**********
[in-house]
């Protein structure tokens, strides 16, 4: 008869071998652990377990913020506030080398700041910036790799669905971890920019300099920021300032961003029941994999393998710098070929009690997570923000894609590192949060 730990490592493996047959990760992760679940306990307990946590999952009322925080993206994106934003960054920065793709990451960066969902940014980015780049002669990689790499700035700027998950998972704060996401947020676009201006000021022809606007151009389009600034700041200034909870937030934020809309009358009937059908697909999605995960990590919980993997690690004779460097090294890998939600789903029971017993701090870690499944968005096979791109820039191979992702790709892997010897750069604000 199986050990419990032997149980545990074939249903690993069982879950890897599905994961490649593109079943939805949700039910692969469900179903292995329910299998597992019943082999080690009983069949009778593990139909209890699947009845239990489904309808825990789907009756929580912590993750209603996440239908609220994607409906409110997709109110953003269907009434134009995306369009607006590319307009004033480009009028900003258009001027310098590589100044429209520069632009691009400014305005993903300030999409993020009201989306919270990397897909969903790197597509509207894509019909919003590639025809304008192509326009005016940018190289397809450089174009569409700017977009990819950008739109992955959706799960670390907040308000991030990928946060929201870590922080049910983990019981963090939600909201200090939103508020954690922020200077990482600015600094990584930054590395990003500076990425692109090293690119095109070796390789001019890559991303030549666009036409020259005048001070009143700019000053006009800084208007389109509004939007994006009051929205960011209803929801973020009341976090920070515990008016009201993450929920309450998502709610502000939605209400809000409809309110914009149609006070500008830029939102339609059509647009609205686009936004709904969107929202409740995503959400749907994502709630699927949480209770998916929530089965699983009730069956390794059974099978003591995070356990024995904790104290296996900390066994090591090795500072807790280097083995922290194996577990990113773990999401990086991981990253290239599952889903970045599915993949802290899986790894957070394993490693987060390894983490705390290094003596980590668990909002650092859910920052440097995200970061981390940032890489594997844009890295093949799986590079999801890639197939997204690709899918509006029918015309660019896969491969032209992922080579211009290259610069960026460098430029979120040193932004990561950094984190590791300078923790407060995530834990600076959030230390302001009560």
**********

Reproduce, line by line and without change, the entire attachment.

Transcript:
[in-house]
């Protein structure tokens, strides 16, 4: 008869071998652990377990913020506030080398700041910036790799669905971890920019300099920021300032961003029941994999393998710098070929009690997570923000894609590192949060 730990490592493996047959990760992760679940306990307990946590999952009322925080993206994106934003960054920065793709990451960066969902940014980015780049002669990689790499700035700027998950998972704060996401947020676009201006000021022809606007151009389009600034700041200034909870937030934020809309009358009937059908697909999605995960990590919980993997690690004779460097090294890998939600789903029971017993701090870690499944968005096979791109820039191979992702790709892997010897750069604000 199986050990419990032997149980545990074939249903690993069982879950890897599905994961490649593109079943939805949700039910692969469900179903292995329910299998597992019943082999080690009983069949009778593990139909209890699947009845239990489904309808825990789907009756929580912590993750209603996440239908609220994607409906409110997709109110953003269907009434134009995306369009607006590319307009004033480009009028900003258009001027310098590589100044429209520069632009691009400014305005993903300030999409993020009201989306919270990397897909969903790197597509509207894509019909919003590639025809304008192509326009005016940018190289397809450089174009569409700017977009990819950008739109992955959706799960670390907040308000991030990928946060929201870590922080049910983990019981963090939600909201200090939103508020954690922020200077990482600015600094990584930054590395990003500076990425692109090293690119095109070796390789001019890559991303030549666009036409020259005048001070009143700019000053006009800084208007389109509004939007994006009051929205960011209803929801973020009341976090920070515990008016009201993450929920309450998502709610502000939605209400809000409809309110914009149609006070500008830029939102339609059509647009609205686009936004709904969107929202409740995503959400749907994502709630699927949480209770998916929530089965699983009730069956390794059974099978003591995070356990024995904790104290296996900390066994090591090795500072807790280097083995922290194996577990990113773990999401990086991981990253290239599952889903970045599915993949802290899986790894957070394993490693987060390894983490705390290094003596980590668990909002650092859910920052440097995200970061981390940032890489594997844009890295093949799986590079999801890639197939997204690709899918509006029918015309660019896969491969032209992922080579211009290259610069960026460098430029979120040193932004990561950094984190590791300078923790407060995530834990600076959030230390302001009560």